While the swelling protest and land occupation at a planned housing development in Mangere, New Zealand, is headlining news locally, some background and context is necessary for interested readers around the world.
Martin Harris 26/7/19
Shannon Haunui-Thompson of RNZ, gives us the basic facts:
Ihumātao is located next to the Ōtuataua Stonefields Historic Reserve in Māngere – home to New Zealand’s earliest market gardens and a significant archaeological site on land considered wahi tapu, or sacred, by local hapū and iwi.
In 2014, after the Super City was formed, the government and Auckland Council designated 32 hectares adjacent to the Ōtuataua Stonefields Historic Reserve as a Special Housing Area (SHA).
Not long after that, in 2015, Pania Newton – a leader of SOUL – and others raised concerns and said they would oppose the development because of Ihumātao’s historical significance…
…On 5 November 2016, about 20 members of the community started camping by the side of the road. Some continued to live there – sleeping in caravans, sheds, tents and even an empty boat.
That same year the land had been sold to Fletcher Residential – a wholly-owned subsidiary of Fletcher Building – who decided to build 480 houses.
SOUL’s main argument from the beginning is how the land ended up in Fletcher’s hands in the first place.
According to SOUL, the land was taken ‘by proclamation’ during the Waikato invasion in 1863.
It was confiscated under the New Zealand Settlements Act, thus breaching the 1840 Treaty of Waitangi agreement.
In 1867, the land was acquired by Crown grant.
Before it was taken, the land was believed to be one of the first places where Māori gardeners lived and thrived.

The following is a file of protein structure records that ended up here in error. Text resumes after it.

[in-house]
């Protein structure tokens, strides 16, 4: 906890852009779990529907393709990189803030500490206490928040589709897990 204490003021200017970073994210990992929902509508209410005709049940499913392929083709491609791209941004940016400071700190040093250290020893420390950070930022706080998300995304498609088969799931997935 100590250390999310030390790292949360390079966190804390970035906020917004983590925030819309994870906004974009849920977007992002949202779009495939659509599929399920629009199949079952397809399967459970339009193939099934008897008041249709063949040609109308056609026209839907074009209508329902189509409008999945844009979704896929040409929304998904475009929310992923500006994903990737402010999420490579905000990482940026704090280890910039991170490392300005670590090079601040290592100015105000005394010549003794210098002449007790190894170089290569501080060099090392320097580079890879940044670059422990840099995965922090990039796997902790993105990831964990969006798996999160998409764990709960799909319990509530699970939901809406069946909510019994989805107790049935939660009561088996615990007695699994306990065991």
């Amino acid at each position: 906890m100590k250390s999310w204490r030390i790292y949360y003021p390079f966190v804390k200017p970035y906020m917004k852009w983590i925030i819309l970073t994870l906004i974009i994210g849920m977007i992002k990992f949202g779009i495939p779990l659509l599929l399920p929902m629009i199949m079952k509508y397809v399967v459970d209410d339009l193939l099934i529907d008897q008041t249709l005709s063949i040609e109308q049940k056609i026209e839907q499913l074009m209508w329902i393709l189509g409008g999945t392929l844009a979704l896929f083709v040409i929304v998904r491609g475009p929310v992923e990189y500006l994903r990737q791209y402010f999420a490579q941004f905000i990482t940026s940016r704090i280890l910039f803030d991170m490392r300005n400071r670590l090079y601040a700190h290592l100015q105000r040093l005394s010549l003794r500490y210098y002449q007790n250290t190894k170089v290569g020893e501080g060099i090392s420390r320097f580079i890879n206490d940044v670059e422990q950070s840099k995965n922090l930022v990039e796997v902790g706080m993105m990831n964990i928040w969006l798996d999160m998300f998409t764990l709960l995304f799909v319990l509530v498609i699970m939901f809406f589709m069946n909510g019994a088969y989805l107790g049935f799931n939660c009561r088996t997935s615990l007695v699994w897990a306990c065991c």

This land was on sold to Pakeha settlers and was a privately-owned farm for the last 150 years, before being brought by Fletchers.
In 2017, the campaigners took their fight to the United Nations hoping for a government intervention to address alleged breaches under the Declaration of the Rights of Indigenous People.
The UN report recognised that consultation and consent from Māori had not been adequately sought.
It also recommended the government evaluate the plan’s compliance with the Treaty of Waitangi and the United Nations Declaration on the Rights of Indigenous Peoples.
In 2018, matters were taken to the Environment Court who declined to overturn the permission granted to Fletcher Building to build houses in Māngere… READ MORE
Let’s put this in context.
Britons: Imagine a housing estate going up on Salisbury Plain, right next to Stonehenge.
Australians: How about housing estate at the foot of Uluru (Ayers rock)?
Americans: Care for a nice little slice of suburbia plastered over the Little Bighorn Battlefields? Or maybe built around the George Washington Carver Homestead?
France might be somewhat perturbed if the Standing Stones at Carnac had little rows of houses scattered amidst the monolithic alignments. (and the French aren’t known for being shy about protesting!).
Perhaps you will understand why there are protests over a housing development next to this: